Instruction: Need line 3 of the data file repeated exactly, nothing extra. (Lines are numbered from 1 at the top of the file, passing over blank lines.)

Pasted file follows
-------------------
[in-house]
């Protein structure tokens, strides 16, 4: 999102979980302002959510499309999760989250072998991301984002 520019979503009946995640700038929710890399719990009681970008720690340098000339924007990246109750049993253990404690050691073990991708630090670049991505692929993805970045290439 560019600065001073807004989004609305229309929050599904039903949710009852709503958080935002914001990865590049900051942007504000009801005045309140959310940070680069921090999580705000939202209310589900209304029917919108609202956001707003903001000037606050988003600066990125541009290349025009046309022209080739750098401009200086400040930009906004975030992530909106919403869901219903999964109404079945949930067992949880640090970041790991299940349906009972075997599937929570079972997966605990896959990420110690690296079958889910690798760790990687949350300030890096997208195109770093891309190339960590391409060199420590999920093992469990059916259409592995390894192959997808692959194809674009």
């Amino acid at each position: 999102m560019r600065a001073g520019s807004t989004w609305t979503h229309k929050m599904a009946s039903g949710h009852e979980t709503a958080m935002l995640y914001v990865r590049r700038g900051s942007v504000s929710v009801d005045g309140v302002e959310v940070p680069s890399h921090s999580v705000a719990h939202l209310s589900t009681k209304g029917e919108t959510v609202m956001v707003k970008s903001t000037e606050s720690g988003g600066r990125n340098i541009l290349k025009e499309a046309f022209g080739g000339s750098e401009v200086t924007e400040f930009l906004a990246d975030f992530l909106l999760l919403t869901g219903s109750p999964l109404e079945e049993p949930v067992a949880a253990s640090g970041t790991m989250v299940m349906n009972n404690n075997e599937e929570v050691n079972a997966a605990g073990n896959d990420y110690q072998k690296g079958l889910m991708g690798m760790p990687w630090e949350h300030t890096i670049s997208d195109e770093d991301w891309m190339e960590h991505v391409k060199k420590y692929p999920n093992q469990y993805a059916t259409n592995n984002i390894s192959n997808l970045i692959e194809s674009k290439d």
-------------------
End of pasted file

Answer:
């Amino acid at each position: 999102m560019r600065a001073g520019s807004t989004w609305t979503h229309k929050m599904a009946s039903g949710h009852e979980t709503a958080m935002l995640y914001v990865r590049r700038g900051s942007v504000s929710v009801d005045g309140v302002e959310v940070p680069s890399h921090s999580v705000a719990h939202l209310s589900t009681k209304g029917e919108t959510v609202m956001v707003k970008s903001t000037e606050s720690g988003g600066r990125n340098i541009l290349k025009e499309a046309f022209g080739g000339s750098e401009v200086t924007e400040f930009l906004a990246d975030f992530l909106l999760l919403t869901g219903s109750p999964l109404e079945e049993p949930v067992a949880a253990s640090g970041t790991m989250v299940m349906n009972n404690n075997e599937e929570v050691n079972a997966a605990g073990n896959d990420y110690q072998k690296g079958l889910m991708g690798m760790p990687w630090e949350h300030t890096i670049s997208d195109e770093d991301w891309m190339e960590h991505v391409k060199k420590y692929p999920n093992q469990y993805a059916t259409n592995n984002i390894s192959n997808l970045i692959e194809s674009k290439d």